Can’t Make A Living On If

Can you pay your bills with ‘if’?

Can you buy groceries with ‘when’?

What of supporting your community with ‘maybe’?

As a consultant, I’m continually amazed that so many well intended smart people keep asking for free work. While they may truly not connect the dots, it’s time they did.

  • Expertise is as much a service as a plumber fixing your sink.
  • Specializing in subject matter is of equal value as an accountant crunching your numbers.
  • Advising is as valuable as building a solid home or store foundation.
  • Consumers buy goods and services – business buy goods and services.
  • Service carry equal gravity as do goods in the purchasing dynamic.

Maybe that’s why it continues to surprise me: smart people already value these services and goods. Why then do so many smart people not consider expertise in the form of conversation, talk, and idea exchanges with equal weight?

I’d posit that we need to educate in a professional and direct manner as such. Letting people know, directly and diplomatically, that talk isn’t cheep – talk is expertise and will help you as much as feeding your body will make it possible to stay healthy.

Adrienne is right: when people want to pick your brain it’s because they already know you have value to offer them. Return the respect by expecting to pay for that knowledge. Which by the way takes years of experience, practice, improvements, relationship development, and continued education to be able to offer.

I’d also recommend that other professionals whose product is knowledge oriented do not give it away – unless they want to and not because they were asked. It devalues the entire relationship if free is part of the expectation. “But you get great exposure!” Bollocks! Exposure gives you frostbite. And no one should have to lose a finger or limb in order to make a living.

Do you tell the grocer: “I’ll pay for the food if it makes a good meal/makes me feel good/my kids like it”? Heavens no! Same darn thing.

The old saw is true: You get what you pay for

The old saw is true: You get what you pay for

One of the most striking ironies to me is that many people who ask me for free work are already getting a salary or wage – never considering that the conversation/knowledge/expertise/access they’re asking me for is where my salary comes from.

That’s what it boils down to: making a living. Yes, we all need to support one another. Yes, we all want to give. Yes, we should all want to help. Therefore we should all see the dollar value in expertise, talk, and knowledge.

Ask me for advice, insight, research information, expertise, and knowledge. You get what you pay for and you build the best relationship with the respect of monetary value as part of the conversation, like it or not.

I started this business to build something extraordinary and make a living for myself and my family. I already give – and can give *more* back too when my business is healthy.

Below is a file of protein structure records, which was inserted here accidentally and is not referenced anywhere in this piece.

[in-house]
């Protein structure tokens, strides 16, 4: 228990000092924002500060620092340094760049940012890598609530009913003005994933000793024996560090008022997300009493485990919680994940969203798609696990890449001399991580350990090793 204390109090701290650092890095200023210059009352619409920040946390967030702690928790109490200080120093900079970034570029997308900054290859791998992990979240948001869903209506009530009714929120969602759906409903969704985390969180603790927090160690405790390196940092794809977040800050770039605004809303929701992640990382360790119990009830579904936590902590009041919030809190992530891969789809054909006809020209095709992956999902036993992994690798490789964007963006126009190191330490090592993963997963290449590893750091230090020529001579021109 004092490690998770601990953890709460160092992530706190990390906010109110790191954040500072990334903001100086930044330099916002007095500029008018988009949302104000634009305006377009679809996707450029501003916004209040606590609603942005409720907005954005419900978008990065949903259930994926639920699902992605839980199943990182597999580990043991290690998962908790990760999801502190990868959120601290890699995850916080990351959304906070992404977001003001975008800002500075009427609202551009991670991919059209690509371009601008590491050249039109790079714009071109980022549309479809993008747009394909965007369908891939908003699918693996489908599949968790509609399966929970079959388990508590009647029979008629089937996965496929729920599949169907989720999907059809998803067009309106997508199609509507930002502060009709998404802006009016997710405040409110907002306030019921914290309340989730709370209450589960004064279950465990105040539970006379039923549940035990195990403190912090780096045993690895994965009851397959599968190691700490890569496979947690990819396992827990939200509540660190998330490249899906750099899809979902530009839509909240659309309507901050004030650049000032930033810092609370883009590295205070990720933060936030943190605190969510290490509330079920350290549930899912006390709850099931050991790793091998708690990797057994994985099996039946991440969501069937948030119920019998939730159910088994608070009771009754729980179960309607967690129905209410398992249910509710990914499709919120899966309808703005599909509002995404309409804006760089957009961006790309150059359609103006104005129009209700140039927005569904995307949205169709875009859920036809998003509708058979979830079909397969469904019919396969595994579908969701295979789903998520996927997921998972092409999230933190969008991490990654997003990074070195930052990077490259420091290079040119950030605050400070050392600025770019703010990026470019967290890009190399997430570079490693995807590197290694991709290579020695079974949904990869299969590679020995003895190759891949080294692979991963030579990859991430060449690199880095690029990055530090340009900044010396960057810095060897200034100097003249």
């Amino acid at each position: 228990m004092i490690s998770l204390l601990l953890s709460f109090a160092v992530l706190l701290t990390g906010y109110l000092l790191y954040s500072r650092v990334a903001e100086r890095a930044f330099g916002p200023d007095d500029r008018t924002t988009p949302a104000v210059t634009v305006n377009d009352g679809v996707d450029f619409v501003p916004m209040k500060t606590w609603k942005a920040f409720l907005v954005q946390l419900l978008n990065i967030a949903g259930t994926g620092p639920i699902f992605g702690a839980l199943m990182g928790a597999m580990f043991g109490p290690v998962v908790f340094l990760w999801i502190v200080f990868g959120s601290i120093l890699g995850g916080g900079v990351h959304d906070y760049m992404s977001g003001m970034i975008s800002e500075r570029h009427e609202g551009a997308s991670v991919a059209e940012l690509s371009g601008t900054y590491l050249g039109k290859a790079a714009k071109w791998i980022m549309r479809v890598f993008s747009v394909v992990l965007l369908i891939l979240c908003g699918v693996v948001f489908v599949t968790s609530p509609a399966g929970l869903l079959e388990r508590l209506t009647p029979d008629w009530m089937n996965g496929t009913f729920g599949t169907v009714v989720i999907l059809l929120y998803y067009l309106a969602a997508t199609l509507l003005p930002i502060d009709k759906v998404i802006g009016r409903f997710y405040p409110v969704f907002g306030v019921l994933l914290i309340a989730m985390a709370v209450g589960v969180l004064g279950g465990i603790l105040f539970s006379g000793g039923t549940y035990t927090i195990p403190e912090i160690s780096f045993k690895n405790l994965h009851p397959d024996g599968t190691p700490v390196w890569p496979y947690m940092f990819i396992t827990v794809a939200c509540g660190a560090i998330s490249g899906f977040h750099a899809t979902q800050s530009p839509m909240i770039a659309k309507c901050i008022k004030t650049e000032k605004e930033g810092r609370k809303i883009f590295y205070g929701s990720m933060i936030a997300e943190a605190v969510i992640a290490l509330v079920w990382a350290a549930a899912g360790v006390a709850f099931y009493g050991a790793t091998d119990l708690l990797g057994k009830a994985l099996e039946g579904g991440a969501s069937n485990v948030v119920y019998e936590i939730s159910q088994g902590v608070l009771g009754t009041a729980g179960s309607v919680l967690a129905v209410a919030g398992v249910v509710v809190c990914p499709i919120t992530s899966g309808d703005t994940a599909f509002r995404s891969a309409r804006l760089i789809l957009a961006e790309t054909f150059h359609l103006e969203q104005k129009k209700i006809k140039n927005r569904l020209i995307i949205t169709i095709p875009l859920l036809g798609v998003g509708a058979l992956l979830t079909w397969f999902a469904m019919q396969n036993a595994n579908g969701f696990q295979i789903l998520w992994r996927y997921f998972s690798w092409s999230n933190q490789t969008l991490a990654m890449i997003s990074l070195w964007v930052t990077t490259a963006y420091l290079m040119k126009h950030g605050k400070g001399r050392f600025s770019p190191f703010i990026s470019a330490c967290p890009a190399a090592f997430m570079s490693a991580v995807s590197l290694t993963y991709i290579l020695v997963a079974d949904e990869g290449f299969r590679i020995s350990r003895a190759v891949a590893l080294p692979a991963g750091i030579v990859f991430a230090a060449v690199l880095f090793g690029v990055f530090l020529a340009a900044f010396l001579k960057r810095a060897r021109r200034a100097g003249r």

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Student Interviewer Profiles: Part 2 – Sarah Hart

Hats off to Sarah Hart today, the 2nd of two featured students who contact WEB per projects they are working on for classes.  We laud the way these featured students contacted us and were respectful of time concerns. Frankly, I’d have loved to sit down over a beer with them – and hope to in the future.

We’re honored and humbled and welcome inquiries from students, consumers, press and media and others who are curious about WEB and how we’re making a difference in the female craft/beer consumer landscape.

Cheers Sarah!

Hi Ginger!

I am a magazine journalism student at the University of Georgia’s Grady College of Journalism and Communications.  I am originally from Alexandria, Virginia (about 10 min outside DC), [and] have now lived in Athens, GA for four years.

I am collaborating with some other journalism students on a magazine geared towards young, educated, professional women.  Unfortunately there is a lack of smart publications available for today’s young professional woman, and she is left with magazines such as …., which lack the intelligence of seemingly similar men’s magazines such as ….  I personally enjoy craft beer more than wine and I know it’s something that has, over the years, finally started to earn the appreciation and respect it deserves.  Many women drink craft beer, but information about it still isn’t exactly mainstream, so I wanted to write an article to inform readers about the ingredients, process and purposes of craft beer.
This article will be published in a print and online version in the spring edition of The Book, and I will send you an electronic copy as soon as the article is written.
Thank you again for sharing your time and knowledge.
Best,
Sarah
copyright 2011 Women Enjoying Beer

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